Oral Drug Can Prevent Recurrence of Venous Thromboembolism in Cancer Patients - European Medical Journal

Oral Drug Can Prevent Recurrence of Venous Thromboembolism in Cancer Patients

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CANCER patients can be protected from further recurrence of venous thromboembolism (VTE) with an oral drug, suggests results of a study from the University of Warwick, Coventry, UK. The researchers found that cancer patients receiving the oral drug rivaroxaban had lower recurrence rates of VTE compared with those treated with an anticoagulant (a low molecular weight heparin).

High Occurrence

Cancer patients have a high risk of experiencing VTE due to a combination of factors such as immobility, chemotherapy, and pancreatic and gastric tumours: around one in five have either had deep vein thrombosis (DVT) or pulmonary embolism (PE). Currently, international guidelines recommend injection with a low weight molecular heparin in cancer patients to treat and prevent recurrence of VTE.

VTE Recurrence

In this study, named the ‘select-d’ trial, 406 cancer patients who also had VTE were randomised to either receive rivaroxaban or dalteparin, a low-molecular-weight heparin. Of the participants, 69% were receiving cancer treatment (typically chemotherapy) at the time of their VTE. The recurrence rate of VTE was shown to be 4% and 11% amongst those receiving the oral drug and the low molecular weight heparin, respectively, following 6 months of treatment.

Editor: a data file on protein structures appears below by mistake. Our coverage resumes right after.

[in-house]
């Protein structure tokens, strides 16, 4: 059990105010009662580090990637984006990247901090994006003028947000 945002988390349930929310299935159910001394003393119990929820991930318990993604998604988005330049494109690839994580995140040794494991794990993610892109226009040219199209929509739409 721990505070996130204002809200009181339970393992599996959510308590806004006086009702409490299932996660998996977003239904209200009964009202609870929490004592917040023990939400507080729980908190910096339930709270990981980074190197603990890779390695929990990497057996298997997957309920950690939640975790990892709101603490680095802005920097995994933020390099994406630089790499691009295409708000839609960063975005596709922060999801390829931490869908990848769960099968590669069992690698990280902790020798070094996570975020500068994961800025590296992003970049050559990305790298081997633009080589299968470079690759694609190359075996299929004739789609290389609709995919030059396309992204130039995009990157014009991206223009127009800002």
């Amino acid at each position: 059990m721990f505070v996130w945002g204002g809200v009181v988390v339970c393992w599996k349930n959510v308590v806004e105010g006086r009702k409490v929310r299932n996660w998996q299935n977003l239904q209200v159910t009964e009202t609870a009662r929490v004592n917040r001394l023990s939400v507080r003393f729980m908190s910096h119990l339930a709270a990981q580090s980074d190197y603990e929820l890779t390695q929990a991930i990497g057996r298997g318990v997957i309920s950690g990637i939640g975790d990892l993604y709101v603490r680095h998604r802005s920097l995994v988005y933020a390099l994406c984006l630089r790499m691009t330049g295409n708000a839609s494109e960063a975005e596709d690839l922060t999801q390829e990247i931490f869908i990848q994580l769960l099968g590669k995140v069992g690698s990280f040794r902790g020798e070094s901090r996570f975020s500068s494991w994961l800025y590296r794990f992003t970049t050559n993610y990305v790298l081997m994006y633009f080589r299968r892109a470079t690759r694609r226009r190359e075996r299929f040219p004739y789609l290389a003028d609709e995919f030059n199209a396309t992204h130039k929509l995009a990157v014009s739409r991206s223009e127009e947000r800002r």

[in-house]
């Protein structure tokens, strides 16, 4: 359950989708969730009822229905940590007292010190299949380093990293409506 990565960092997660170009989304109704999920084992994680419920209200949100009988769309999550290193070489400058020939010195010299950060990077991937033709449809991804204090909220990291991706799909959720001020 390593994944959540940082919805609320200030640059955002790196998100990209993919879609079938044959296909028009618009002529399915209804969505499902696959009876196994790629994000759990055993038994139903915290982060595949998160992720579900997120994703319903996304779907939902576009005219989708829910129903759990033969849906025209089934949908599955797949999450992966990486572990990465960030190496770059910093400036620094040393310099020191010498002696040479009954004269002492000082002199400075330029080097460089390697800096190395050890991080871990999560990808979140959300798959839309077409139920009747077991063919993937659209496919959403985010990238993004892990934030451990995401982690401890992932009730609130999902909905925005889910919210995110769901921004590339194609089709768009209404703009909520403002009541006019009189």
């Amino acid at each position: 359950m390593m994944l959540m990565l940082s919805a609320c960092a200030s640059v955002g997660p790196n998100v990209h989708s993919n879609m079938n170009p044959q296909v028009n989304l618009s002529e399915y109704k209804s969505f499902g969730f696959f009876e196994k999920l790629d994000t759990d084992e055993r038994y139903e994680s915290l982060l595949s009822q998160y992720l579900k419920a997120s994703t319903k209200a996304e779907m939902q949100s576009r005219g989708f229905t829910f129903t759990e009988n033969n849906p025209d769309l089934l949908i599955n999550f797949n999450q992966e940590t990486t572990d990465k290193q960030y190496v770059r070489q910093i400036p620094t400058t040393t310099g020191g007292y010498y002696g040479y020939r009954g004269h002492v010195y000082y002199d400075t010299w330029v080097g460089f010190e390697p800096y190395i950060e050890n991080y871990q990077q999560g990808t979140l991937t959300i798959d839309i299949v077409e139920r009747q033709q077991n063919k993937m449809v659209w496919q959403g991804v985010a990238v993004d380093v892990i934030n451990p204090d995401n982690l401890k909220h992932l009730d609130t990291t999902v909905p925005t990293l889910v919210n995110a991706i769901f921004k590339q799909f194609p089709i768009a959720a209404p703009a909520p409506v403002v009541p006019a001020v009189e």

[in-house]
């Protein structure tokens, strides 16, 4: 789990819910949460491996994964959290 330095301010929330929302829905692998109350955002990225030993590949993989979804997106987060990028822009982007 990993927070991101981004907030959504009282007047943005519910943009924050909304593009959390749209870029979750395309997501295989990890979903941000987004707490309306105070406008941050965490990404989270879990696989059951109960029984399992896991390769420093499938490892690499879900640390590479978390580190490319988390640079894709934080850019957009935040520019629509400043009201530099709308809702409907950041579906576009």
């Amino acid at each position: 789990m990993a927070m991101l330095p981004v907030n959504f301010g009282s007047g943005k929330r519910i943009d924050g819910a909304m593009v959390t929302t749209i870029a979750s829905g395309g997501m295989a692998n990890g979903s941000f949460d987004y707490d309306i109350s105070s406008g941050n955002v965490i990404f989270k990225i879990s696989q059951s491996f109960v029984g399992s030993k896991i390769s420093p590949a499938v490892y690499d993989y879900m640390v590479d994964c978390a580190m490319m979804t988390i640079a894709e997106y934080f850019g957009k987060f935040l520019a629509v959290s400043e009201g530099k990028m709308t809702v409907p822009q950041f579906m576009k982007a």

Bleeding Events

Major bleeding events occurred at a similar rate in both patient groups (6% with rivaroxaban and 11% with dalteparin). However, there was a significantly higher number of clinically relevant non-major bleeds in those treated with rivaroxaban compared with dalteparin (13% versus 4%, respectively). The authors suggested that the greater potency of rivaroxaban may explain this increased bleeding.

Alternative Option

The results suggest this oral drug, taken daily, provides an alternative treatment option for VTE in cancer patients in select cases. Prof Annie Young, University of Warwick, commented: “Clinicians were already adopting the oral drug into practice for non-cancer patients and now they have data from this study to indicate that this form of treatment is an alternative option for many cancer patients who have a clot.”

It is hoped the option of rivaroxaban will help physicians better optimise VTE treatment for each individual patient.


James Coker, Reporter

For the source and further information about the study, click here.

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